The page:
Think how embarrassed you would feel if you cited a paper that had been retracted! A retraction means that the publisher has withdrawn the paper.

I helped a student recently who had found an article he wanted to cite in his work.  It wasn’t until we viewed the publisher’s version of the PDF that we saw a ‘retracted’ watermark. It had been retracted because large parts of it had been found to be plagiarised from another journal article. We had been checking the publisher’s version for something else so it was pure luck that we spotted it. This experience brought home to me how hard it can be to find information about retractions and updates to scholarly publications.

The CrossMark scheme from CrossRef is designed to make finding the current status of an article easy. Increasing numbers of publishers are including a CrossMark logo on the PDF or web version of an article (or indeed a book, conference paper or any other scholarly publication). If the logo is present and you are online, click on it each time you open the document, even if you’ve saved it locally. It’s a live link that will give you up to date information about the status of the article. If it has been corrected, retracted or updated you will be able to find out and take appropriate action.Crossref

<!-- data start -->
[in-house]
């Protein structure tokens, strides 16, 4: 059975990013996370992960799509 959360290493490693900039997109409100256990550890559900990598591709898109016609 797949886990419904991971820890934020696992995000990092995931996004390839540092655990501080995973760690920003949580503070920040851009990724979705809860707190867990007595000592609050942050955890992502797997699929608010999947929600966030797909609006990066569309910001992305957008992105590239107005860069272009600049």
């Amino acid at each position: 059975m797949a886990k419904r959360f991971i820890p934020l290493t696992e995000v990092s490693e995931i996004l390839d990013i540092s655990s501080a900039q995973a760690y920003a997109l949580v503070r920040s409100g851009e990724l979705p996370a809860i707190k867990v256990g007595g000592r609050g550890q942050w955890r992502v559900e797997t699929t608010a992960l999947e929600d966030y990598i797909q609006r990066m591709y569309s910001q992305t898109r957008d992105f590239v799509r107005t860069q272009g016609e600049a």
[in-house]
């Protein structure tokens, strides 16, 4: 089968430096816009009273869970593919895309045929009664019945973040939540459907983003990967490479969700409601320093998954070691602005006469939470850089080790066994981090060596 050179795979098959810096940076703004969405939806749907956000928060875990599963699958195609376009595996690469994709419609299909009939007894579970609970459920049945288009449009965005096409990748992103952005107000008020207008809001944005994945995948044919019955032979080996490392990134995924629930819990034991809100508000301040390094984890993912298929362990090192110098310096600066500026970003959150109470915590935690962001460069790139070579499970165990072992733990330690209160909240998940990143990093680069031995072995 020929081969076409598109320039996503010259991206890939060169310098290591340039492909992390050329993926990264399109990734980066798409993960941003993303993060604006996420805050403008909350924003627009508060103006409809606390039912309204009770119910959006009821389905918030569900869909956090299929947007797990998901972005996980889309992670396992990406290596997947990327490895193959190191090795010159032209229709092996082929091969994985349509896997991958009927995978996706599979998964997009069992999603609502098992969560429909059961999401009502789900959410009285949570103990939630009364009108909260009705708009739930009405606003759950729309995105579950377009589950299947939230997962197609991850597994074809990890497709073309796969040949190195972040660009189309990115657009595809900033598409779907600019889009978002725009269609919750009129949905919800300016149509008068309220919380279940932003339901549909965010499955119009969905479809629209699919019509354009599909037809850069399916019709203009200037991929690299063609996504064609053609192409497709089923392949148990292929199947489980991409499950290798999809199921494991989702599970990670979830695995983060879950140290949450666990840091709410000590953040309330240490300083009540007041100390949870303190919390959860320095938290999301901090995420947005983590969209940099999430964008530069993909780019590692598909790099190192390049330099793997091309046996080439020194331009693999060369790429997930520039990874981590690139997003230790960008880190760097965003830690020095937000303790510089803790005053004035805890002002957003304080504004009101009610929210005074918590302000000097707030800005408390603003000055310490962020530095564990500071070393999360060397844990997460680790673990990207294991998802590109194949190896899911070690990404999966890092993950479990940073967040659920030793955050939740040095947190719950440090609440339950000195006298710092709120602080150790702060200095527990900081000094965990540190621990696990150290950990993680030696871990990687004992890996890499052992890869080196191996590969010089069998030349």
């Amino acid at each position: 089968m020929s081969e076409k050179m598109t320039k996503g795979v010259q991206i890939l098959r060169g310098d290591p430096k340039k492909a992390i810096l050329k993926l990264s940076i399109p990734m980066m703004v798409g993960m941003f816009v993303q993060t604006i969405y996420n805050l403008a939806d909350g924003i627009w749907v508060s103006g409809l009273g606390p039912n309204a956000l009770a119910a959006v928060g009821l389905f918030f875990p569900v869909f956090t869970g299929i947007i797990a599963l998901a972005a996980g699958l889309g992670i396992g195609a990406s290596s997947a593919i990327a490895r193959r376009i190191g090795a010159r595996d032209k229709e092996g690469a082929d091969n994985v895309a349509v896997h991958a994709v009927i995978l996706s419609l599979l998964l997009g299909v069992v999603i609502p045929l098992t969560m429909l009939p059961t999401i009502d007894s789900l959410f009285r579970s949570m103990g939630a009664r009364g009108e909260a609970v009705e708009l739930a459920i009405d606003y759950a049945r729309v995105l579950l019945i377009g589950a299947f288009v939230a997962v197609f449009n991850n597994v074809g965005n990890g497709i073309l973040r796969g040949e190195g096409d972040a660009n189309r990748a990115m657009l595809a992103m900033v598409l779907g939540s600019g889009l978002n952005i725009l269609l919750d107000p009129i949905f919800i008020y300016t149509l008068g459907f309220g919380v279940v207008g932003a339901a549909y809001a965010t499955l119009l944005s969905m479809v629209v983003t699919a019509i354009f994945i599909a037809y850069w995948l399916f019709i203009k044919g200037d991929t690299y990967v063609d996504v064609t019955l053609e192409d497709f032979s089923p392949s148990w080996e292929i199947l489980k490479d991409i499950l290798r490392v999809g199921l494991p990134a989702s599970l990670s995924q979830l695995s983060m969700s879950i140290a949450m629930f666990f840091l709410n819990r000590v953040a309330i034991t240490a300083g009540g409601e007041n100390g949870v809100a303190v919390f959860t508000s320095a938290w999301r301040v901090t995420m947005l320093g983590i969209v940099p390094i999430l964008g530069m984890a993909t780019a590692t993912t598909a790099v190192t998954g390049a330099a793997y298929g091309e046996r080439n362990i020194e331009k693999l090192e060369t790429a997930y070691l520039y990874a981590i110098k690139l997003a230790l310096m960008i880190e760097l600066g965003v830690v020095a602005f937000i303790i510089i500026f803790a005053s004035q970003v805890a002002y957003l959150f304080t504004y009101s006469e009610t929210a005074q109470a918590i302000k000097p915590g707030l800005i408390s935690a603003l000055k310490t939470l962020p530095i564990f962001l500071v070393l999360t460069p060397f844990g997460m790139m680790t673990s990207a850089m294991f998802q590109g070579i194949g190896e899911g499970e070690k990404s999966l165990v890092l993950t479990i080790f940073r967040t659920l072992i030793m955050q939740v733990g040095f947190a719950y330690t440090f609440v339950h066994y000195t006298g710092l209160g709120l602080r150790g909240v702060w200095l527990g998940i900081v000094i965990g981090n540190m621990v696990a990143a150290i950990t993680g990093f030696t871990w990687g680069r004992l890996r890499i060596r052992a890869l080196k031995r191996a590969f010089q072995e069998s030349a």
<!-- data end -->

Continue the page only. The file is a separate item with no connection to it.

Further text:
Click on the logo and you will see one of two things:

This document is current image

 

 

 

The green tick is good news! It confirms that the version you are looking at is current and a DOI link to the publisher’s version is given.

 

 

 

 

Updates are available for this document

 

The blue exclamation mark means that a correction has been made to the paper.

A click on the DOI of this one shows that the spelling of an author name has been corrected – in this case nothing that would prevent you citing the paper.

 

 

For further information and a very helpful video visit http://www.crossref.org/crossmark/.

You may also find Retractionwatch.com interesting. This is a blog that tracks retractions from the scholarly literature and provides a commentary for each.

Emma Turner is Aerospace Information Specialist and works in the Kings Norton Library.  If you have any queries about this, please contact Emma.

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